by Kayla Sosa
For Jennifer DenBoer , January 7, 2013, started as just a regular day. In the morning, she worked at her restaurant job before going straight home. At some point she called her mom and brother to see if they were OK — she just had a weird feeling that something was wrong. Everyone was fine, and she went about her day.
At 2 a.m., she was eating snacks and watching TV with her then boyfriend. Suddenly, he looked over at her and – he said later – she looked like she was choking. He called 911 and performed CPR. Little did either of them know, she was seizing from cardiac arrest. She was 24-years-old.
DenBoer flatlined several times in the back of the ambulance before making it to the hospital where she had emergency treatment.
At the time, DenBoer didn’t know that she had cardiomyopathy, a disease in the heart muscle that runs in her family. A combination of the cardiomyopathy and several other factors, including having spent time in the hot tub, led to her heart losing function, otherwise known as cardiac arrest. According to the American Heart Association, over “350,000 cardiac arrests happen outside of a hospital setting” and are often fatal.
The Mayo Clinic says that the lack of oxygenated blood can cause permanent brain damage or death in seconds. While people can go into cardiac arrest without having heart disease or a previous heart issue, most are caused by a preexisting problem. Some risks include a family history, “smoking, high blood pressure, high blood cholesterol, obesity, diabetes and a sedentary lifestyle.”
The average rate at which your heart is supposed to pump blood in and out is about 65 percent. When DenBoer went into cardiac arrest, she was in the single digits.
After paramedics worked on her from the house to the hospital, DenBoer was put into a chemically-induced coma, in which the brain and body are cooled to prevent organs from shutting down. This was to keep her alive and functioning while the doctors focused on treating her.
Still in the coma, DenBoer had another major cardiac arrest, and the toll on her body was significant.
DenBoer ’s family became rock-solid support for her, taking up the entire waiting room in the ICU.
“My dad was the director,” she expressed. “He would talk to the doctors and tell people when they could come and see me. My brother was always quiet and would read; my mom would cry; my stepdad would try to make everybody laugh. Everyone handles things differently.”
When DenBoer was aroused from the coma and gained back some memory, she couldn’t have prepared herself for the journey ahead of her; her whole life had shifted. She had a pacemaker-defibrillator put in and wasn’t allowed to work or drive for six months.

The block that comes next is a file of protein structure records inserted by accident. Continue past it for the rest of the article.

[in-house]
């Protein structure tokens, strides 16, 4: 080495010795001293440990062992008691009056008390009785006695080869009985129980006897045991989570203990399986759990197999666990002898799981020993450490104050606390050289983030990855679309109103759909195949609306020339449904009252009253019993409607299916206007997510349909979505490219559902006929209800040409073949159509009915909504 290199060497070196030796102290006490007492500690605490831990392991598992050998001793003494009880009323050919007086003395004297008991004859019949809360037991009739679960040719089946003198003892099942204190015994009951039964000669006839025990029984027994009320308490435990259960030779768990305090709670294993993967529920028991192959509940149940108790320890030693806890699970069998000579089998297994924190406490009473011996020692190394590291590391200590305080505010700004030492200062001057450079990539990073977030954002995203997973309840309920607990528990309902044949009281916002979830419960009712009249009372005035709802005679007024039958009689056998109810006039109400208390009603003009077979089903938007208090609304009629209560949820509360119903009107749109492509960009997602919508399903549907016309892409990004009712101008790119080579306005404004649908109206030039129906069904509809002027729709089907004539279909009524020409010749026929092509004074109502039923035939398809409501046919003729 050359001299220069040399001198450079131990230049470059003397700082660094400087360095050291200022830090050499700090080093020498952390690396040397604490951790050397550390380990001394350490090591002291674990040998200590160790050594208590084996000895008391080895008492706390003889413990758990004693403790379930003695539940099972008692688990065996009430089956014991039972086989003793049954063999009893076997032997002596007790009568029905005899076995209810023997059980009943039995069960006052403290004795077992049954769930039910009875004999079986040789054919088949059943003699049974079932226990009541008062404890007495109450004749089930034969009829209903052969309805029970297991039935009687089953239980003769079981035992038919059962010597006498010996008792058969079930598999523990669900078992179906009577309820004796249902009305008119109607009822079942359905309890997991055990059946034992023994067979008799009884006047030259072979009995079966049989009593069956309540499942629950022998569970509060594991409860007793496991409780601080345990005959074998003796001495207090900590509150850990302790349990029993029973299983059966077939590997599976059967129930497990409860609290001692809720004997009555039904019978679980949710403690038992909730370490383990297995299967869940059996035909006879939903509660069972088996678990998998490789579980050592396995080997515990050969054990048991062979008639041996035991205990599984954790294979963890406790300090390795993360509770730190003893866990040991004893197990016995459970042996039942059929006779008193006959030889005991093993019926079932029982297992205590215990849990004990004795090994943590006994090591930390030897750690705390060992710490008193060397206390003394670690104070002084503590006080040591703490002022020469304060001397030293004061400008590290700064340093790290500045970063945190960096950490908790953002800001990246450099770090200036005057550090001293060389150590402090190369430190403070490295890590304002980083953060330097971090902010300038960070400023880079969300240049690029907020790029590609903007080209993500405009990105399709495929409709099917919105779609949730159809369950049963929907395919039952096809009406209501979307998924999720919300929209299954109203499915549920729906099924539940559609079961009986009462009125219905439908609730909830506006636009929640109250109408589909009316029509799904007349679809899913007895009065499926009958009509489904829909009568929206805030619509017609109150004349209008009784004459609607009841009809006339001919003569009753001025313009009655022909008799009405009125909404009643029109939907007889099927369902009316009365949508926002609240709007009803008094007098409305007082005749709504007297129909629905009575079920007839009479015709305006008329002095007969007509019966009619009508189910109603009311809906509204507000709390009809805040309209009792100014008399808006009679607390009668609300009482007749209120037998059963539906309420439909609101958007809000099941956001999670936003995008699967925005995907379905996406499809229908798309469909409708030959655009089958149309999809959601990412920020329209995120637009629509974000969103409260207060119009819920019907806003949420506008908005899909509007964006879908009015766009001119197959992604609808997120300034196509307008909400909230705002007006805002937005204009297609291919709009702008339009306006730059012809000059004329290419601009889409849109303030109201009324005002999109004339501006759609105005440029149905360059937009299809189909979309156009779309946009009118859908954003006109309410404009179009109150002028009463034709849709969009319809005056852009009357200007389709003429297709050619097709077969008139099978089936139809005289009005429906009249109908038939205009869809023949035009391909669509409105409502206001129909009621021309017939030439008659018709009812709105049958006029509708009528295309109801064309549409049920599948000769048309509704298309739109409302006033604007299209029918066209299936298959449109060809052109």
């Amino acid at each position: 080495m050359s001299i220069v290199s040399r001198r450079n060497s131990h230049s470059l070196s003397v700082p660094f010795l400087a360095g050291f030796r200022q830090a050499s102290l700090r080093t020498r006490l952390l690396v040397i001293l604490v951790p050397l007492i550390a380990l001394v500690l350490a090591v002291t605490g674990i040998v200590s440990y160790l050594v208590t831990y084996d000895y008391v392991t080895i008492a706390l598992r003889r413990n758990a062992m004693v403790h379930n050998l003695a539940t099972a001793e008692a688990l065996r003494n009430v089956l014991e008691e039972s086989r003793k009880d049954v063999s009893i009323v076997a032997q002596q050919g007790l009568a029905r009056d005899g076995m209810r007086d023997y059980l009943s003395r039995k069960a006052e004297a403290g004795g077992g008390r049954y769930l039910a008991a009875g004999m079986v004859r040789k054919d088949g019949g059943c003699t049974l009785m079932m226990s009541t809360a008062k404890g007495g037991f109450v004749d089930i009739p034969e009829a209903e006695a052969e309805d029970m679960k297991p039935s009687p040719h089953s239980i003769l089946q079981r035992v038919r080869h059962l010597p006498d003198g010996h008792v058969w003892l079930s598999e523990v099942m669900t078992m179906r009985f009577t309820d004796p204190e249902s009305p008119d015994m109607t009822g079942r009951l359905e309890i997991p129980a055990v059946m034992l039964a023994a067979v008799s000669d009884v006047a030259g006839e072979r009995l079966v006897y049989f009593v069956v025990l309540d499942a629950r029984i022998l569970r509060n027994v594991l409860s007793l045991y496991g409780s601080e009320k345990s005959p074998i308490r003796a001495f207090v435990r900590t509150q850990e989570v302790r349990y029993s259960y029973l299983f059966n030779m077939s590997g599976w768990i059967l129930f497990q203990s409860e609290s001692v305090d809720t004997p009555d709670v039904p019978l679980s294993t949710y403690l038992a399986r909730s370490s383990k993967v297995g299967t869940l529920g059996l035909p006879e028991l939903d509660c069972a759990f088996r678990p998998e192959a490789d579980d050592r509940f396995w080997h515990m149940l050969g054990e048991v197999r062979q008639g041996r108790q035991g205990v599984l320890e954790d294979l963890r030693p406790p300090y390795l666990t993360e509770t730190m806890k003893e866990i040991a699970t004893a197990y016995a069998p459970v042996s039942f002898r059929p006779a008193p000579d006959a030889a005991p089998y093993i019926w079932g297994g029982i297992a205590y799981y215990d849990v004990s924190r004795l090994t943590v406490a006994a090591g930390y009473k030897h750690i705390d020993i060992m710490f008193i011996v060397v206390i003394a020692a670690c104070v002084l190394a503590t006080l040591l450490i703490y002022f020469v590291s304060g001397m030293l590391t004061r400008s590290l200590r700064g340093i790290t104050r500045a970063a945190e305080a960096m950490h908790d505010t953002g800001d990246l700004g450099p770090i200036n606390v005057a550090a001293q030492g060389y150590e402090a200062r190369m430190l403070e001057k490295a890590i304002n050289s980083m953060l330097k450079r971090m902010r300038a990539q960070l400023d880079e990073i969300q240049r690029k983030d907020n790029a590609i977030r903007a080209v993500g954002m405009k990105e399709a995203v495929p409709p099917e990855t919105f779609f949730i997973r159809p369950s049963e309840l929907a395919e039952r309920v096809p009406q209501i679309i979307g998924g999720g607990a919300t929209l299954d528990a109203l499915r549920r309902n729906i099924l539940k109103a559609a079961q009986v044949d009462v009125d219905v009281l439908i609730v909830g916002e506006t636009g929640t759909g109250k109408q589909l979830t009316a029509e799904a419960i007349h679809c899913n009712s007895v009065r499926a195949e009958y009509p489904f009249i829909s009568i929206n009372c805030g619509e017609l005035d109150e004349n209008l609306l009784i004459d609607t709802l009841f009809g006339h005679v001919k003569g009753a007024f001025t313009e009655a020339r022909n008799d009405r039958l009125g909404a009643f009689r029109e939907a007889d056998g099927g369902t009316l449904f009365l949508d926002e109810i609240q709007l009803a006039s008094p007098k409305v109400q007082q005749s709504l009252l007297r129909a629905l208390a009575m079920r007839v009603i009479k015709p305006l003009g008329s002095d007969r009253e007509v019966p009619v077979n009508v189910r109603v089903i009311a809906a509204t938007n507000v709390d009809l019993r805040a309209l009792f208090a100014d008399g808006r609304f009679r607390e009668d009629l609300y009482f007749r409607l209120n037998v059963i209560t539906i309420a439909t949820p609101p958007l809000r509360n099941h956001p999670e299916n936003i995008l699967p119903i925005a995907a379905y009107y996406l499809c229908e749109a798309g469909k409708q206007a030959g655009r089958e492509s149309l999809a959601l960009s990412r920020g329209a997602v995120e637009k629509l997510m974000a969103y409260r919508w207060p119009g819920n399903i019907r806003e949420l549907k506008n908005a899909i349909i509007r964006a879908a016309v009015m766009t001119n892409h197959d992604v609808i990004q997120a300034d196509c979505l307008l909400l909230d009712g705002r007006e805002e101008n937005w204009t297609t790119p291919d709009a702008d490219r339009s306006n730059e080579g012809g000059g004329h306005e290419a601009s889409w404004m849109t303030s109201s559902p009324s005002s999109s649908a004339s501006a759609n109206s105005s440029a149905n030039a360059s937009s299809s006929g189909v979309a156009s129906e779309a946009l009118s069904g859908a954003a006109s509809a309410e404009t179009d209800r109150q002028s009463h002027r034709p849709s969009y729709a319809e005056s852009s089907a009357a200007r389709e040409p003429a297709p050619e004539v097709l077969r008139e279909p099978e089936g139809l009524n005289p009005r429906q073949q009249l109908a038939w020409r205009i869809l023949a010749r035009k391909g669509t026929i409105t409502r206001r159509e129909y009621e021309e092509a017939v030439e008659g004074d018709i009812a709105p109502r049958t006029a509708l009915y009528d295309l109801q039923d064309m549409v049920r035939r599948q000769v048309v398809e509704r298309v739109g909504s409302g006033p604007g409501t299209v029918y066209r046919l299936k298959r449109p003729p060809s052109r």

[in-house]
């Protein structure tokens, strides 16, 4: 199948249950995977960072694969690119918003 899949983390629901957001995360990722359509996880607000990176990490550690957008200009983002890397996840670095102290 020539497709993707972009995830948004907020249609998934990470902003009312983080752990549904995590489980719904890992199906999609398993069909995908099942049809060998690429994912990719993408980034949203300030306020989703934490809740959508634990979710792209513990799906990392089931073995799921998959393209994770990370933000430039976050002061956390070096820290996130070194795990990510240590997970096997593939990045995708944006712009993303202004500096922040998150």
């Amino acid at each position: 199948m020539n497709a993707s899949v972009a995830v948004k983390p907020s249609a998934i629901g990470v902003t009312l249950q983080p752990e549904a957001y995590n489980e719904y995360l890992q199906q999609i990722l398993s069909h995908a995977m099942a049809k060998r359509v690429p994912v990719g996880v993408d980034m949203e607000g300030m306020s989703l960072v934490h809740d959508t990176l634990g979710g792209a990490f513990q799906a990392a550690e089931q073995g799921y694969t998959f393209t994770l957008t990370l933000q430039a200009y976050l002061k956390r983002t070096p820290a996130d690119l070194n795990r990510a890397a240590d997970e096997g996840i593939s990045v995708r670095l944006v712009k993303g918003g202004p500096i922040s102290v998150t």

Out of the hospital, DenBoer was taking medication to take the pressure off of her heart and make it easier for her body to operate. Her family banded together and helped with day-to-day tasks and getting to and from appointments.
Flash forward to May, 2016: DenBoer ’s health has been slowly improving. She has headed her doctor’s advice and pushed through the all of the challenges she faced as a result of the cardiac arrest. It’s Mother’s Day, and she’s working back at the restaurant.
“I’m working and it’s really hard, I’m hot and slowing down, and I can’t catch my breath,” DenBoer said.
The next day, she called her doctor and told them she thought something was wrong. She was admitted to the Spectrum Health Heart Center, and then take to the ICU (Intensive Care Unit) to get a right heart cath put in. A heart cath is a thin tube inserted into a vein in the neck or groin, and sensors in the catheter measure the pressure and blood flow of the heart. After the procedure, DenBoer ’s doctors told her she was going to need a heart transplant.
“I was kind of stunned for a second,” DenBoer expressed. “I said, ‘OK, what are we gonna do?”
DenBoer was put on the heart transplant list, and in the meantime was administered an IV-drip medication called Milrinone that helped her heart pump and relaxed the blood vessels doing the bulk of the work. While the medication worked for a while, it wasn’t long before she noticed she was becoming fatigued very quickly, even after walking up just three steps of stairs.
While the medication began to work less and less, and she waited for a heart, doctors fitted DenBoer with an LVAD, a Left Ventricular Assist Device.
“They have to attach it to your heart; cut your side, break your ribs, put this mini, mini motor, take a piece of your heart off, attach it, run a cord out to your stomach, attach it to batteries,” DenBoer said. “You’re battery operated.”
On May 3, 2017 DenBoer went in for heart transplant surgery.
“He literally held my old heart and my new heart in his hands,” DenBoer said of her doctor. “Which is crazy.”
The operation was hard on DenBoer ’s body.During surgery, she was hooked up to an ECMO machine, which pumps and oxygenates the blood outside of the body; it was keeping her alive when her body couldn’t.
When DenBoer woke up after surgery, she didn’t recognize her family and was even confused about who she was. It was then that the doctors realized she had lost so much blood in the surgery that she had a stroke. It was 45 days until DenBoer was released from the hospital.
Today, DenBoer stands healthy, scars and all, and is still optimistic despite all the barriers she faced.
Reflecting on all she’s experienced and learned in the past six years, DenBoer said that if you feel something is not right with your body, always get a second opinion. Six months before she went into cardiac arrest, she had felt something was wrong; she had palpitations and would often get light headed.
“If you know something’s wrong, if you feel it, and somebody tells you no, get a second opinion,” DenBoer said. “Listen to your body, because only you know what it’s telling you. Even if you don’t, go to a doctor and try to find out.”